In its continued pursuit of better care continuity, the U.S. Centers for Medicare & Medicaid Services has turned its attention to Medicaid and the Children's Health Insurance Program, or CHIP, in two sets of proposed rules that include several large-scale changes aimed at improving the patient experience. The proposals, largely supported by APTA, range from limiting patient waits to increasing provider payment in Medicaid managed care plans. Many of the themes of the proposed changes are echoed in recently finalized U.S. Department of Health and Human Services rules that seek to increase patient access to Affordable Care Act marketplace plans.
The two proposed rules — one focused on Medicaid managed care plans and CHIP and the second on overall access to Medicaid services — could be good news for patients and providers who participate in the nation's largest health programs, with some 83 million enrollees. Those programs saw significant increases in enrollment during the public health emergency, particularly in the managed care arm of the system, which now accounts for more than 70% of the Medicaid and CHIP population, according to CMS.
Based in part on feedback gained from enrollees, provider groups including APTA, and advocacy organizations, the proposed rules are consistent with a larger shift at CMS toward improvements in continuity of care, a focus that also was evident in CMS' recently finalized rules around prior authorization in Medicare Advantage plans that included many changes advocated by APTA.
Medicaid: Reduced Waits, Increased Consumer Focus, Attention to Provider Pay, and More
Here's a look at some of the areas that could change if the Medicaid rules are adopted as proposed.
Patient wait times. The proposed rule for Medicaid and CHIP managed care would establish standards for maximum patient wait times — and require monitoring to ensure compliance. Those oversight efforts would include "secret shopper" reviews and patient surveys and would be accompanied by remedy plans in the event a program isn't meeting standards.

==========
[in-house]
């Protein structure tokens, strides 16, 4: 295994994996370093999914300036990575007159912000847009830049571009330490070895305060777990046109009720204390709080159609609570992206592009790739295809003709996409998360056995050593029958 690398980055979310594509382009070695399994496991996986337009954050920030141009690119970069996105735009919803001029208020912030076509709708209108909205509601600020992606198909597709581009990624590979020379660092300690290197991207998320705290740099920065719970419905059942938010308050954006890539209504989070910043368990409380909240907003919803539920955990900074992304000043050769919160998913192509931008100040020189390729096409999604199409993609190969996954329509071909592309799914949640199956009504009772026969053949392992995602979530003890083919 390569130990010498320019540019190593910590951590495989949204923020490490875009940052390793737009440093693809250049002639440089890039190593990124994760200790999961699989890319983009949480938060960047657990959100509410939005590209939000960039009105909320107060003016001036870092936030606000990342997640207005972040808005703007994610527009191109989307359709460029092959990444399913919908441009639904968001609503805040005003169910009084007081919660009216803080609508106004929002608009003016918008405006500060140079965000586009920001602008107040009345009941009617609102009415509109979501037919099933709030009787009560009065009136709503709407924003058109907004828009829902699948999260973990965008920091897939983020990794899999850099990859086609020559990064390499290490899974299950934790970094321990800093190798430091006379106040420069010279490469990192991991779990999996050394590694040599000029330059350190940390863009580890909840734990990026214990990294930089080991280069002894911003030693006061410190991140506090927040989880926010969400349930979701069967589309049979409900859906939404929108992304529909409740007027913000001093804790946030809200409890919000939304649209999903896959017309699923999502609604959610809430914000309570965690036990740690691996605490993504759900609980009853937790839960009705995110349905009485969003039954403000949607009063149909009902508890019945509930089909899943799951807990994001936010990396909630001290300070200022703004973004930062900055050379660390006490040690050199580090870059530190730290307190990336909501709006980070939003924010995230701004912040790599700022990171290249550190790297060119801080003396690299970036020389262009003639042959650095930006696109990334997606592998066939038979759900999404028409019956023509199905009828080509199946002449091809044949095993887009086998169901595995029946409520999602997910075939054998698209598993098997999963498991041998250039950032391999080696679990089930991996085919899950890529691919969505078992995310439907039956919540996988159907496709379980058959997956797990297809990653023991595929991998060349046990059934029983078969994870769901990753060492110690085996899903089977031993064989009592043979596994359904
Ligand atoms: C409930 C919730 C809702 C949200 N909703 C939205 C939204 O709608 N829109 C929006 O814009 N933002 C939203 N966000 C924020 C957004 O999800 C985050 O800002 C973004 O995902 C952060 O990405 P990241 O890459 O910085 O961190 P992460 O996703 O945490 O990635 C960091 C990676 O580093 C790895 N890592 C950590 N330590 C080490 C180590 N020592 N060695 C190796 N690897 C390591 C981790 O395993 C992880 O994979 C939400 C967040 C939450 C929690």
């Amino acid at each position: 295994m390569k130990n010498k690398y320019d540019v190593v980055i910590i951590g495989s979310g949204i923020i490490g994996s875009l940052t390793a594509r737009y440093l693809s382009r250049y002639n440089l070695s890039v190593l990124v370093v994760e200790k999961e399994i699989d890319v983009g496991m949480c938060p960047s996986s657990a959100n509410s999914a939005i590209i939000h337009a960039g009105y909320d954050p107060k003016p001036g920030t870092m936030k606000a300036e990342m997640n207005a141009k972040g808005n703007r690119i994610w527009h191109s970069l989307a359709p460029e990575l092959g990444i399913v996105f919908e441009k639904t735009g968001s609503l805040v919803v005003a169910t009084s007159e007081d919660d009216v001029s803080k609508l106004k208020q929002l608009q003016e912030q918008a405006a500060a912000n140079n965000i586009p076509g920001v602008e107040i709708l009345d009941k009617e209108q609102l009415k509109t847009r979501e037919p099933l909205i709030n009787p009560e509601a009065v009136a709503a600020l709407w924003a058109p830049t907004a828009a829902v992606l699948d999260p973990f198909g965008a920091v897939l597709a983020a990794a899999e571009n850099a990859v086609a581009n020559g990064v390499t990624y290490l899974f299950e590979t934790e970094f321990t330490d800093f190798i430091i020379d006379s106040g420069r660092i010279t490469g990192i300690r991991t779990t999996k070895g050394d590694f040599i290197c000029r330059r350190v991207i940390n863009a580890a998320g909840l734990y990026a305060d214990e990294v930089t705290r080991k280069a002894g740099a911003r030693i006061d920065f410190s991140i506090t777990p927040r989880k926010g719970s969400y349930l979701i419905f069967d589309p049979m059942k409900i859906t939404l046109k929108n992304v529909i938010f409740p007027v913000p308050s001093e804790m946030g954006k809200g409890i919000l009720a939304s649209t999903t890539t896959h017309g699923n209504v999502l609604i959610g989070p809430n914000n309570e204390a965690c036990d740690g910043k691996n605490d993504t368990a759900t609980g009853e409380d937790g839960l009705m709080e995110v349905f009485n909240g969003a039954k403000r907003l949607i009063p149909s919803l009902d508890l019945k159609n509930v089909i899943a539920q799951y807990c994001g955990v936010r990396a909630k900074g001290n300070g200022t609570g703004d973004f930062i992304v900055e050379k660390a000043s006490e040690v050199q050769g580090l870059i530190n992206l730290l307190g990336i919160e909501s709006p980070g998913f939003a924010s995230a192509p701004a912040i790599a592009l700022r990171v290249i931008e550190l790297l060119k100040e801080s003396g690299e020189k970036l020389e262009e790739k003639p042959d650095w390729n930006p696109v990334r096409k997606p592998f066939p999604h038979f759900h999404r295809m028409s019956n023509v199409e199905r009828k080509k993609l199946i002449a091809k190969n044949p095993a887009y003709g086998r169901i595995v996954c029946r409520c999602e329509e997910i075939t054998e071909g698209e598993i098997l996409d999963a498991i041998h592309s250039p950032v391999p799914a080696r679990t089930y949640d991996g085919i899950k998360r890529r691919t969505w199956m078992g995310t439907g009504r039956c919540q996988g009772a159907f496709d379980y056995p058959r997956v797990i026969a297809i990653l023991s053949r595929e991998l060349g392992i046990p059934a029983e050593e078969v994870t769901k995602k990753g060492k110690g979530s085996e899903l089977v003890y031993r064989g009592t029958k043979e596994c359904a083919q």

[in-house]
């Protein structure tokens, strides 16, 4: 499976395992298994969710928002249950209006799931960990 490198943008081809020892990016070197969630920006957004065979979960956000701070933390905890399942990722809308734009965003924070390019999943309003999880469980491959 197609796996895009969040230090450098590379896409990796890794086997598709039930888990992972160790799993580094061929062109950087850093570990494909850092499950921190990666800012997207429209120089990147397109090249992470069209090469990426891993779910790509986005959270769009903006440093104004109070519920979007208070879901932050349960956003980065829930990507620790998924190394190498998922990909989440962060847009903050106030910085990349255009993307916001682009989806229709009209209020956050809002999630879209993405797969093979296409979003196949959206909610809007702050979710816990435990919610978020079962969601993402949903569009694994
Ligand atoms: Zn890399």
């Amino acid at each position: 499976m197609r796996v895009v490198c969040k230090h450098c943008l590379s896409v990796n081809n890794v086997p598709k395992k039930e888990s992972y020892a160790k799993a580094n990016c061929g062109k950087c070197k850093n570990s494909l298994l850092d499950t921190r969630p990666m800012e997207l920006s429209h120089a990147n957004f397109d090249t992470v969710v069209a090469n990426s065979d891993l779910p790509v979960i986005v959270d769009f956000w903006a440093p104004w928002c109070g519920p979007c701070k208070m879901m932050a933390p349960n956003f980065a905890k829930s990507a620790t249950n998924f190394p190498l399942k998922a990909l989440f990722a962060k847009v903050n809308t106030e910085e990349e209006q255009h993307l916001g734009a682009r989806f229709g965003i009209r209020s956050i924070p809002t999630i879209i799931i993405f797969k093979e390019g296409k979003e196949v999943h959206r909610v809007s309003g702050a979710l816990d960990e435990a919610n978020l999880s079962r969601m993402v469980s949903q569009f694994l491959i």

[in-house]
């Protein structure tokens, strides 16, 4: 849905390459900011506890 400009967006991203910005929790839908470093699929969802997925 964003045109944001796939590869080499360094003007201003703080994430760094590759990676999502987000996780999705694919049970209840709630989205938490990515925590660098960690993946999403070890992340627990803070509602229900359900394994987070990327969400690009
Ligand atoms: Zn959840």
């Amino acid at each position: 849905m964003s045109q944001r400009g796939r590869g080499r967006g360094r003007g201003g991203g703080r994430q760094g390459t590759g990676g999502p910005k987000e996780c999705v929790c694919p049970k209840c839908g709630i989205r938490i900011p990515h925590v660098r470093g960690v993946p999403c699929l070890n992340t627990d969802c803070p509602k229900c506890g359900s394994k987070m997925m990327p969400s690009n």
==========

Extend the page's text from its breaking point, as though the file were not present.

Payment adequacy. If the rule is finalized, both Medicaid managed care and home and community-based services, or HCBS, programs will be required to analyze and report on how payment to primary care, mental and behavioral health, OB/GYN providers, and the direct care workforce compare with Medicare and Medicaid fee-for-service payments. Additionally, in an effort to ensure an adequate direct care workforce, CMS would require Medicaid agencies to spend 80% of all Medicaid payments on compensation for homemaker, home health aide, and personal care services.
State-based changes. CMS proposes further ensuring adequate HCBS care by requiring states to submit an "access analysis" report any time a reduction or restructure of provider rates is being considered.
Problem reporting and resolution. The proposed rules establish a new electronic incident management and grievance system that will identify, report, investigate, and resolve critical incidents and enrollee grievances.
Quality-of-service tracking and consumer awareness. CMS has proposed a range of ways for consumers to report on their experiences and connect with quality metrics. The intended result: a one-stop portal that compares plans for Medicaid managed care enrollees; in HCBS progams, more opportunities for public input by way of two new committees, with requirements that Medicaid agencies share changes and new requirements on their websites.
ACA Insurance Marketplace: Simplified Enrollment, Increased Access, Less Confusion
The final rule adopted by HHS around provisions of the Affordable Care Act shares much of the same APTA-supported focus on consumer access contained in the proposed Medicaid rules. Areas of change include:
Enrollment simplification. In hopes of increasing enrollment in ACA marketplace plans, HHS will allow ACA navigators to go door to door to help consumers get signed up.
Continuity of coverage. Individuals coming off Medicaid and CHIP, and those who can prove that they were influenced by plans with material display errors, will be provided special enrollment periods. Additionally, enrollees with bronze level plans will be permitted to automatically enroll into a silver plan with the same products and network, along with a lower premium.
Access and fees. Enrollees will see a drop in user fees in 2024 and all marketplace plans will now have to comply with network adequacy and essential community provider standards that ensure patients receive care from providers within their plan's network.
Plan proliferation. In light of the growing — and potentially confusing — number of plans available to consumers, HHS introduced requirements for standardized and non-standardized plans that reduce the number of options available. Those restrictions include limiting non-standardized plan options to four per product network type and plan level (gold, silver, bronze) in 2024 and decreasing that number to two for 2025.